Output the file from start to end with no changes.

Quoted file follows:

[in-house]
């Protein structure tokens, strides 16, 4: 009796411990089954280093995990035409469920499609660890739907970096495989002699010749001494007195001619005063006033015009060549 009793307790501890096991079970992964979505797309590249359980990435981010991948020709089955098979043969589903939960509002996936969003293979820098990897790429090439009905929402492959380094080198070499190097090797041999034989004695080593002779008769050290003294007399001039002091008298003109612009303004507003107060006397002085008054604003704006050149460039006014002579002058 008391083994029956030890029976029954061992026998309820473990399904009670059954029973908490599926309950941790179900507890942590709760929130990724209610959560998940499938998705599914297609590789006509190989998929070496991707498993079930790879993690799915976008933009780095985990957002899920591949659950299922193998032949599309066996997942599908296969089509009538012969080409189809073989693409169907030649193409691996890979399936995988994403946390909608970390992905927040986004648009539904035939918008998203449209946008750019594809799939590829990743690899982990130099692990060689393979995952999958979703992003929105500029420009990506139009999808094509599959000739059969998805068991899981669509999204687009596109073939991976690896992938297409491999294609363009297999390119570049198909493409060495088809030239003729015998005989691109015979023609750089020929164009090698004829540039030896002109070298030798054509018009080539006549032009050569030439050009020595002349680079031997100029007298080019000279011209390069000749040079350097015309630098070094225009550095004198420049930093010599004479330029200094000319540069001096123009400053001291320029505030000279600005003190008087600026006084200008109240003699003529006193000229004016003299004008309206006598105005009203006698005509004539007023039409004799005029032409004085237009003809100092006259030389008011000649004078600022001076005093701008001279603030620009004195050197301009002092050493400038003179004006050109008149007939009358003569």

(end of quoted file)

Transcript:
[in-house]
């Protein structure tokens, strides 16, 4: 009796411990089954280093995990035409469920499609660890739907970096495989002699010749001494007195001619005063006033015009060549 009793307790501890096991079970992964979505797309590249359980990435981010991948020709089955098979043969589903939960509002996936969003293979820098990897790429090439009905929402492959380094080198070499190097090797041999034989004695080593002779008769050290003294007399001039002091008298003109612009303004507003107060006397002085008054604003704006050149460039006014002579002058 008391083994029956030890029976029954061992026998309820473990399904009670059954029973908490599926309950941790179900507890942590709760929130990724209610959560998940499938998705599914297609590789006509190989998929070496991707498993079930790879993690799915976008933009780095985990957002899920591949659950299922193998032949599309066996997942599908296969089509009538012969080409189809073989693409169907030649193409691996890979399936995988994403946390909608970390992905927040986004648009539904035939918008998203449209946008750019594809799939590829990743690899982990130099692990060689393979995952999958979703992003929105500029420009990506139009999808094509599959000739059969998805068991899981669509999204687009596109073939991976690896992938297409491999294609363009297999390119570049198909493409060495088809030239003729015998005989691109015979023609750089020929164009090698004829540039030896002109070298030798054509018009080539006549032009050569030439050009020595002349680079031997100029007298080019000279011209390069000749040079350097015309630098070094225009550095004198420049930093010599004479330029200094000319540069001096123009400053001291320029505030000279600005003190008087600026006084200008109240003699003529006193000229004016003299004008309206006598105005009203006698005509004539007023039409004799005029032409004085237009003809100092006259030389008011000649004078600022001076005093701008001279603030620009004195050197301009002092050493400038003179004006050109008149007939009358003569």